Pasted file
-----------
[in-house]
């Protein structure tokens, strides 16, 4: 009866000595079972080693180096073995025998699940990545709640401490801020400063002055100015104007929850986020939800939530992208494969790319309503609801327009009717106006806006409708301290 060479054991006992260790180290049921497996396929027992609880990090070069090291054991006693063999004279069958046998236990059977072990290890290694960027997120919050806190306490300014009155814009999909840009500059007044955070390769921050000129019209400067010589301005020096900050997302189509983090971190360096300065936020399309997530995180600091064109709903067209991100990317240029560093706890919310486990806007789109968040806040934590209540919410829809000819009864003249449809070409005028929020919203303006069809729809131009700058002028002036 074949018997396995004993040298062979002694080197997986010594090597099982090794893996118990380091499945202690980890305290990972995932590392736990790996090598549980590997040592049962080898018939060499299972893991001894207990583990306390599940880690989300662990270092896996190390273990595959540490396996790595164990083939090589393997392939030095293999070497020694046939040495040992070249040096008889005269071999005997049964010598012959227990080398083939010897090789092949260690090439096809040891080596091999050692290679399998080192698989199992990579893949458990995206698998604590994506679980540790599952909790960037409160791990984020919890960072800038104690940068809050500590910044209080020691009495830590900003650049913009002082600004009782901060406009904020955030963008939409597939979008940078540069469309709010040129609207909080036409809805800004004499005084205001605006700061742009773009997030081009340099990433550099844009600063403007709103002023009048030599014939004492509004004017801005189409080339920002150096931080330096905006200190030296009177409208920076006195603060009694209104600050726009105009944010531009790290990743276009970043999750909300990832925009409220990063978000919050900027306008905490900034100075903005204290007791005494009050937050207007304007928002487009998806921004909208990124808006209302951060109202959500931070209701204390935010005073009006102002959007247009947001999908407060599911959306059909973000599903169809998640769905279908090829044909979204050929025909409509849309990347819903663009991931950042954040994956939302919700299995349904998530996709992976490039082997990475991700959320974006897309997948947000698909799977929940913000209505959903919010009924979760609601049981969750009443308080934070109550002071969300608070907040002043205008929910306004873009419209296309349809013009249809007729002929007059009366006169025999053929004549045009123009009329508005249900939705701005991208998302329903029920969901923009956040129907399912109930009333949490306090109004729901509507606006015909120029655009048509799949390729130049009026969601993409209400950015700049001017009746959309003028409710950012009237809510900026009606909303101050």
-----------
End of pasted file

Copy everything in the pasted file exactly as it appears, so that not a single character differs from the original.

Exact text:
[in-house]
């Protein structure tokens, strides 16, 4: 009866000595079972080693180096073995025998699940990545709640401490801020400063002055100015104007929850986020939800939530992208494969790319309503609801327009009717106006806006409708301290 060479054991006992260790180290049921497996396929027992609880990090070069090291054991006693063999004279069958046998236990059977072990290890290694960027997120919050806190306490300014009155814009999909840009500059007044955070390769921050000129019209400067010589301005020096900050997302189509983090971190360096300065936020399309997530995180600091064109709903067209991100990317240029560093706890919310486990806007789109968040806040934590209540919410829809000819009864003249449809070409005028929020919203303006069809729809131009700058002028002036 074949018997396995004993040298062979002694080197997986010594090597099982090794893996118990380091499945202690980890305290990972995932590392736990790996090598549980590997040592049962080898018939060499299972893991001894207990583990306390599940880690989300662990270092896996190390273990595959540490396996790595164990083939090589393997392939030095293999070497020694046939040495040992070249040096008889005269071999005997049964010598012959227990080398083939010897090789092949260690090439096809040891080596091999050692290679399998080192698989199992990579893949458990995206698998604590994506679980540790599952909790960037409160791990984020919890960072800038104690940068809050500590910044209080020691009495830590900003650049913009002082600004009782901060406009904020955030963008939409597939979008940078540069469309709010040129609207909080036409809805800004004499005084205001605006700061742009773009997030081009340099990433550099844009600063403007709103002023009048030599014939004492509004004017801005189409080339920002150096931080330096905006200190030296009177409208920076006195603060009694209104600050726009105009944010531009790290990743276009970043999750909300990832925009409220990063978000919050900027306008905490900034100075903005204290007791005494009050937050207007304007928002487009998806921004909208990124808006209302951060109202959500931070209701204390935010005073009006102002959007247009947001999908407060599911959306059909973000599903169809998640769905279908090829044909979204050929025909409509849309990347819903663009991931950042954040994956939302919700299995349904998530996709992976490039082997990475991700959320974006897309997948947000698909799977929940913000209505959903919010009924979760609601049981969750009443308080934070109550002071969300608070907040002043205008929910306004873009419209296309349809013009249809007729002929007059009366006169025999053929004549045009123009009329508005249900939705701005991208998302329903029920969901923009956040129907399912109930009333949490306090109004729901509507606006015909120029655009048509799949390729130049009026969601993409209400950015700049001017009746959309003028409710950012009237809510900026009606909303101050």